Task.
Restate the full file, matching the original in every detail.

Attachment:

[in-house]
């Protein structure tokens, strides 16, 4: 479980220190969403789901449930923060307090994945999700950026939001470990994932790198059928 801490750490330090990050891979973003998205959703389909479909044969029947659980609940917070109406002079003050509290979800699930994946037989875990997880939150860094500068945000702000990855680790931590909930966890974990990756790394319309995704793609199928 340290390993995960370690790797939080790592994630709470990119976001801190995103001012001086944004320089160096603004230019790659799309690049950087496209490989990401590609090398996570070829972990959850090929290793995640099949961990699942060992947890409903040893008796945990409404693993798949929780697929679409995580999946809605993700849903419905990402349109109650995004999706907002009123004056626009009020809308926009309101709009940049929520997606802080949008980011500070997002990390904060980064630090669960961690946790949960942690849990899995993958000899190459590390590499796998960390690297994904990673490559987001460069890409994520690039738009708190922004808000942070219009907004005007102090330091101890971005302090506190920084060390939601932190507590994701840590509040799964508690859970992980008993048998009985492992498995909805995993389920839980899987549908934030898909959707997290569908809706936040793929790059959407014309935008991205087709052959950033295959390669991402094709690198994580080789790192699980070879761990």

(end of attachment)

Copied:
[in-house]
């Protein structure tokens, strides 16, 4: 479980220190969403789901449930923060307090994945999700950026939001470990994932790198059928 801490750490330090990050891979973003998205959703389909479909044969029947659980609940917070109406002079003050509290979800699930994946037989875990997880939150860094500068945000702000990855680790931590909930966890974990990756790394319309995704793609199928 340290390993995960370690790797939080790592994630709470990119976001801190995103001012001086944004320089160096603004230019790659799309690049950087496209490989990401590609090398996570070829972990959850090929290793995640099949961990699942060992947890409903040893008796945990409404693993798949929780697929679409995580999946809605993700849903419905990402349109109650995004999706907002009123004056626009009020809308926009309101709009940049929520997606802080949008980011500070997002990390904060980064630090669960961690946790949960942690849990899995993958000899190459590390590499796998960390690297994904990673490559987001460069890409994520690039738009708190922004808000942070219009907004005007102090330091101890971005302090506190920084060390939601932190507590994701840590509040799964508690859970992980008993048998009985492992498995909805995993389920839980899987549908934030898909959707997290569908809706936040793929790059959407014309935008991205087709052959950033295959390669991402094709690198994580080789790192699980070879761990």